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Planning Your Next Outdoor Adventure? Follow These Food Safety Tips.

There’s nothing like a camping trip, or even an invigorating daytime hike, to experience the wonders of nature. Whether it’s spring, summer, fall or winter, getting outside is always a refreshing escape.

The perfect complement to any adventure, of course, is a delicious meal. However, it’s important to remember that food safety rules don’t change just because you’re taking a break from civilization. Experienced outdoor lovers know that safety is always the first priority—and foodborne illness can be contracted in the middle of the woods just as easily as at home.

That’s why we’re sharing some food safety tips from the U.S. Department of Agriculture (USDA) Food Safety and Inspection Service (FSIS). If you’re planning to enjoy healthy, satisfying chicken on your next outing, use the following guidelines to ensure safety for you and everyone who shares your campfire. Happy adventuring!

Remember that chicken is perishable

Bacteria multiply rapidly between 40°F and 140°F, aka the “danger zone.” If you’re packing perishable foods like chicken, keep them cold (below 40°F) by using a cooler or insulated container with cold sources like ice, gel packs or frozen water bottles.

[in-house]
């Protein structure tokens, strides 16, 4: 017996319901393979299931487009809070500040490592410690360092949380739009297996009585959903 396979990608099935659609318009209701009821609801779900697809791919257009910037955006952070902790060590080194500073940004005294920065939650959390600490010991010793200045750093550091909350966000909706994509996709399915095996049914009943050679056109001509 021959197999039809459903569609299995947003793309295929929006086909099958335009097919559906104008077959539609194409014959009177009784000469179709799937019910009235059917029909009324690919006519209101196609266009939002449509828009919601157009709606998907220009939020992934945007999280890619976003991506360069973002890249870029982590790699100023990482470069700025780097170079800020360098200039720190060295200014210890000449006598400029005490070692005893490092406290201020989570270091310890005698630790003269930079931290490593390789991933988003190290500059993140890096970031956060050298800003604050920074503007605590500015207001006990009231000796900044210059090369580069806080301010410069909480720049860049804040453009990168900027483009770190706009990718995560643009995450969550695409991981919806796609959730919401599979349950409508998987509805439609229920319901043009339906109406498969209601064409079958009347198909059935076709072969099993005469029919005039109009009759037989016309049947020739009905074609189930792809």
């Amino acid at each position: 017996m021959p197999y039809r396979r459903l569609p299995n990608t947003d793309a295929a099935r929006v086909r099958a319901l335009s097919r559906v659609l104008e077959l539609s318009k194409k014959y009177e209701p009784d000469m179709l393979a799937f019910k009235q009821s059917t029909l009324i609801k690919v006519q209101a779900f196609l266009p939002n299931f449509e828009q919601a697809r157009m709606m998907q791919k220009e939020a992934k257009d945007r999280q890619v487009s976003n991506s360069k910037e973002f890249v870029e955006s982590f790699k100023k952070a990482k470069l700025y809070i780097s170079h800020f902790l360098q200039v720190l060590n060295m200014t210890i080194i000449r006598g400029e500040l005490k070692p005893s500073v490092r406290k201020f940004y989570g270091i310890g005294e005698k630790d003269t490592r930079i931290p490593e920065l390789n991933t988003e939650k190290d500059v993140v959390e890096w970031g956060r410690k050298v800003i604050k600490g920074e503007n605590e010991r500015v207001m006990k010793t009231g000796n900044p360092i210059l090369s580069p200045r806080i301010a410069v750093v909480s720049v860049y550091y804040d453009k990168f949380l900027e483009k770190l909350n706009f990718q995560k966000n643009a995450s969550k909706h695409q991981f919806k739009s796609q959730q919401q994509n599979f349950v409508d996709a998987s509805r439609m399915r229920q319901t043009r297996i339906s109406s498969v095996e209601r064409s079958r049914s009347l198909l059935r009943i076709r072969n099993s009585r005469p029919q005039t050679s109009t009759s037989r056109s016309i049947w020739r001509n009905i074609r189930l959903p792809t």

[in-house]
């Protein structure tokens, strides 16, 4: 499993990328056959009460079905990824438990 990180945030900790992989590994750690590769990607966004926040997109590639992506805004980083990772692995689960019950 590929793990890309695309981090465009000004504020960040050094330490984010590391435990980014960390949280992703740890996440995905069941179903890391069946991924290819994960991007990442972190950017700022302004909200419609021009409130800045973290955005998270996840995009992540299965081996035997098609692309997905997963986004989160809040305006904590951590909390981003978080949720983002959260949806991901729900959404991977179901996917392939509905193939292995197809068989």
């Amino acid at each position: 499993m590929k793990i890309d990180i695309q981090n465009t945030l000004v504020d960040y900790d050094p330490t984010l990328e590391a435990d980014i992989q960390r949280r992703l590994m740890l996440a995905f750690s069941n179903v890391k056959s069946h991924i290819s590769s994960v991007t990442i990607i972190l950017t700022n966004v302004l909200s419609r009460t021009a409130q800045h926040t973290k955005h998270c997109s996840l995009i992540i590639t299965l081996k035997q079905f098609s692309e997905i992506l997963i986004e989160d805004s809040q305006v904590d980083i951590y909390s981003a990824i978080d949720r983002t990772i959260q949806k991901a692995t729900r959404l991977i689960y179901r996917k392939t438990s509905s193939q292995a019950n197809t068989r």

Here’s the rule of thumb for your perishables: don’t leave them out of your cooler for more than 2 hours at 40°F. If it’s a really hot day and temps climb past 90°F, stick to 1 hour max.

Keep your hands clean

Whether you’re at home or outdoors, it is important to clean your hands when handling raw chicken. When you have access to running water, soap and towels, it’s easy to wash your hands for at least 20 seconds before and after handling raw chicken—along with washing cutting boards, dishes, utensils and countertops with hot, soapy water before and after preparing each chicken item.

While stepping away from modern conveniences can be a breath of fresh air, you still need to clean your hands before preparing food while camping or hiking! Use hand sanitizer (at least 60% alcohol) or antibacterial wipes to clean your hands instead—and don’t reuse kitchen cookware until everything has been properly washed.

Use a food thermometer

Grilled chicken over the campfire is just as delicious as it sounds—as long as it’s prepared correctly! Pack a food thermometer with the rest of your gear, because it doesn’t take up much space and it’s very important for raw poultry to reach a safe minimum internal temperature of 165°F before it can be served. Then, serve it up with some BBQ sauce, ranch or whatever your camping crew likes best!

Plan ahead

Have questions about how to best prepare food during hiking or camping adventures? Call or email the USDA Meat and Poultry Hotline to get advice from a food safety expert: 1-888-MPHotline (1-888-674-6854) or [email protected].